UPN makes up for last year's mistake

TV: Once-denounced network puts more black talent on the air and those stars applaud its action.

July 20, 1999|By David Zurawik | David Zurawik,SUN TELEVISION CRITIC

LOS ANGELES -- Was it only 10 months ago that UPN was being denounced by African-American groups over its then-new sitcom, "The Secret Diary of Desmond Pfieffer"?

Talk about turnaround. The network is now the home of some of the best black talent in Hollywood and proud of it.

UPN yesterday showcased its African-American programming for television critics gathered here for the summer press tour, and it was an impressive sight.

After the NAACP threat to sue the four major networks over the fact that none of their 27 new fall series will have a leading character who is black, it was a chance to hear what black actors, writers and producers have to say about the sociology of the images they create.

"I don't believe the four big networks [ABC, NBC, CBS and Fox] are intentionally doing this, but people have to pay attention," said Ralph Farquhar, executive producer of "Moesha."

"The makeup of America has changed radically over the past 20 or 30 years, yet network TV doesn't reflect the diversity and composition of the American population, Farquhar said.

"It's ridiculous that there are no Latino lead series on TV. It's ridiculous that there are no Asian-American lead series on TV. It's ridiculous that there are so few African-Americans," added Farquhar.

His resume includes creation of the acclaimed series "South Central," which was canceled in 1994 after less than a season on Fox, along with "Roc." His latest creation, "The Parkers," a "Moesha" spinoff starring Countess Vaughn and Baltimore's Mo'Nique, premieres next month on UPN.

"Network executives often say, `We're in the business of entertainment,' using that as an excuse.

"But, in fact, given the stratification of audiences, it makes good business sense to reach out to all the various audience segments. But again, ABC, NBC, CBS and Fox chose not to, and it's just ludicrous," Farquhar concluded.

"I definitely am a supporter of the NAACP," said Brandy Norwood, star of "Moesha," which is entering its fifth season. "UPN is a network that supports African-American series like `Moesha' and `The Parkers,' and I'm happy to be with them."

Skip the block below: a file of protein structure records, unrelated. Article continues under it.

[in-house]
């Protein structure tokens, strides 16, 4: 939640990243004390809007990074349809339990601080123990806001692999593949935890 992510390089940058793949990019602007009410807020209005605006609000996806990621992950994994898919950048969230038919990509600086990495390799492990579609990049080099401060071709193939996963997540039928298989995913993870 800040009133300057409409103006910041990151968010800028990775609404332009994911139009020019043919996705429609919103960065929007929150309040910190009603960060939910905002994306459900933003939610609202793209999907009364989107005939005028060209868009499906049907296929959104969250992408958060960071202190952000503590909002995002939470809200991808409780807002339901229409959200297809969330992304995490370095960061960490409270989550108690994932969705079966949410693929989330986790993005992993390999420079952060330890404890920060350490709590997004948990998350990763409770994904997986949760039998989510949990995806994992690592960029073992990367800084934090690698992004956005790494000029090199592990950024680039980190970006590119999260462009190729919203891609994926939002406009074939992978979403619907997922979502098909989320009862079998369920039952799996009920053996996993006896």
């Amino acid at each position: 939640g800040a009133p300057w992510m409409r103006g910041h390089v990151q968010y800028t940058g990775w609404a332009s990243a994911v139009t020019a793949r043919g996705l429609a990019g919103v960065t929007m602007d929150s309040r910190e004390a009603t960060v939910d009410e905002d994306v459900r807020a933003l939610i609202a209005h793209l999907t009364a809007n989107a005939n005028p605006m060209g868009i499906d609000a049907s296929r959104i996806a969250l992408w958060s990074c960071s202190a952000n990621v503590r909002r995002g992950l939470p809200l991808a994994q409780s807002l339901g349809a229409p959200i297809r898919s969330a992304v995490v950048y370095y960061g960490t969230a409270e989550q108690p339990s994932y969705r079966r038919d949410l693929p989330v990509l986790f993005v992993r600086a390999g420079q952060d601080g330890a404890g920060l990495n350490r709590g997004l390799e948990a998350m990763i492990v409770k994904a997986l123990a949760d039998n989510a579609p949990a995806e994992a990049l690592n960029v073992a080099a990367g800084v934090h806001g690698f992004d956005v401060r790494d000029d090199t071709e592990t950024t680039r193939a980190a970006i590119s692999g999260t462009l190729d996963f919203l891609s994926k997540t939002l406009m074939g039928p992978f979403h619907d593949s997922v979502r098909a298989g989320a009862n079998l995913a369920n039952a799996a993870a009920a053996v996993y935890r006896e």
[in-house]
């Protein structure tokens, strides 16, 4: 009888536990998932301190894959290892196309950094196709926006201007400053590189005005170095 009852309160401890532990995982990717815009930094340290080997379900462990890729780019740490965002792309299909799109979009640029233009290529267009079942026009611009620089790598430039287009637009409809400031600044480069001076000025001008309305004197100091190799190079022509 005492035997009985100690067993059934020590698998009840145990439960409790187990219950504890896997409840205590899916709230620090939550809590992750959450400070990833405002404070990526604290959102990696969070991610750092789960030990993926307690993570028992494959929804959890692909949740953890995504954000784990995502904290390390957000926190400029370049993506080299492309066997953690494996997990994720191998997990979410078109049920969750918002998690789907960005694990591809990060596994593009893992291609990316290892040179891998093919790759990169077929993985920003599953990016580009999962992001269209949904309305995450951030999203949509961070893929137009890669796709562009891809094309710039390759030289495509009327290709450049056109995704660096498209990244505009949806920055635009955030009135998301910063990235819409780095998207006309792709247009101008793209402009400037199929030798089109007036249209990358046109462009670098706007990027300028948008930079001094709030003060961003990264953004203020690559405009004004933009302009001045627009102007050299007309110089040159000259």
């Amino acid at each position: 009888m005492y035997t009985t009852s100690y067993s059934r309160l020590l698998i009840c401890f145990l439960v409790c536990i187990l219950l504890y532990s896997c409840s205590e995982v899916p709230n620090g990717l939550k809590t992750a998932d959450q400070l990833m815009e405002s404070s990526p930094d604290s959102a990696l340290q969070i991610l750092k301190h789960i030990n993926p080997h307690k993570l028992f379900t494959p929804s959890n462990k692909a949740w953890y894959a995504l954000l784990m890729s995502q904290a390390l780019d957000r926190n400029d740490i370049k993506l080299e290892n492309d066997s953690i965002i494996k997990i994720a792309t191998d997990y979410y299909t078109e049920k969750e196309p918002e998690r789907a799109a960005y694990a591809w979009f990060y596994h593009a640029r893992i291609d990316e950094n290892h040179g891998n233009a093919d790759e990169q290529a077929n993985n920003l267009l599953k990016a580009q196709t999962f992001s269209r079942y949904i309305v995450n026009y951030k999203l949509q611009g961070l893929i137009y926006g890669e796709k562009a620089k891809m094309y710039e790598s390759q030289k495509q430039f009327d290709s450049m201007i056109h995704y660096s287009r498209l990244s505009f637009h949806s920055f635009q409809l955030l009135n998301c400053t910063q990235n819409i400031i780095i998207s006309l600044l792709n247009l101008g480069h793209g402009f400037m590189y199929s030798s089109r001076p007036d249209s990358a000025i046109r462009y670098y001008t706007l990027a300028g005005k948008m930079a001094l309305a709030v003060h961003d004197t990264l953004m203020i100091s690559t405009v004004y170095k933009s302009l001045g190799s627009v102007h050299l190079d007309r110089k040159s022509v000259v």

Then, giving a glimpse of how careful some performers feel they have to be about the NAACP's stand, Brandy added, "That's the statement I've been nervous about making all day."

But African-American producers and writers, who say they have been fighting to get black images on the screen for years, were less nervous about speaking out on the state of network TV.

"It is just ridiculous what's going on. I think it's a shame, and we all have to be concerned," said Sara V. Finney, co-creator of "The Parkers" and former producer of "Family Matters" on ABC.

"The lack of African-Americans, Asians and Latinos is beyond belief. The people in power need to open themselves up to the new possibilities of diversity. We need to be real. There are all kinds of people here in America, and they need to be reflected in TV and film," she added.

When asked about the whitewash at the big four this fall, actor Jaleel White said: "I wish I had an answer. For some reason when they [network programmers] go in their development rooms, they want to fit everything into some mold in their heads or something."

White, known to millions as nerdy Steve Urkel of "Family Matters," will join UPN this fall as a grown-up in a sitcom titled "Grown Ups."

Tom Nunan, the president of UPN, said he's glad the network is starting to get some credit for its commitment to African-American characters. He points to series like "Moesha" that have been on the air for several seasons to back up his claim that UPN was just as committed last year when it was facing protests over "Desmond Pfieffer," a sitcom set in the Civil War era about a black valet to President Lincoln.

"What was it like last year? It was horrible, terrible," he said of the pickets, protests and constant barrage of criticism in the press.

"I think what we went through was 10 times worse probably than what ABC, NBC, CBS and Fox are now feeling, because we were out there alone," he said.

In light of the NAACP denunciation, "what are the executives at those networks now feeling? I don't know. But you have to wonder what they were thinking to not have any lead minority characters in any of their shows. African-Americans are 13 percent of the population. There's a big African-American middle class. How could ignoring them make any kind of sense?"

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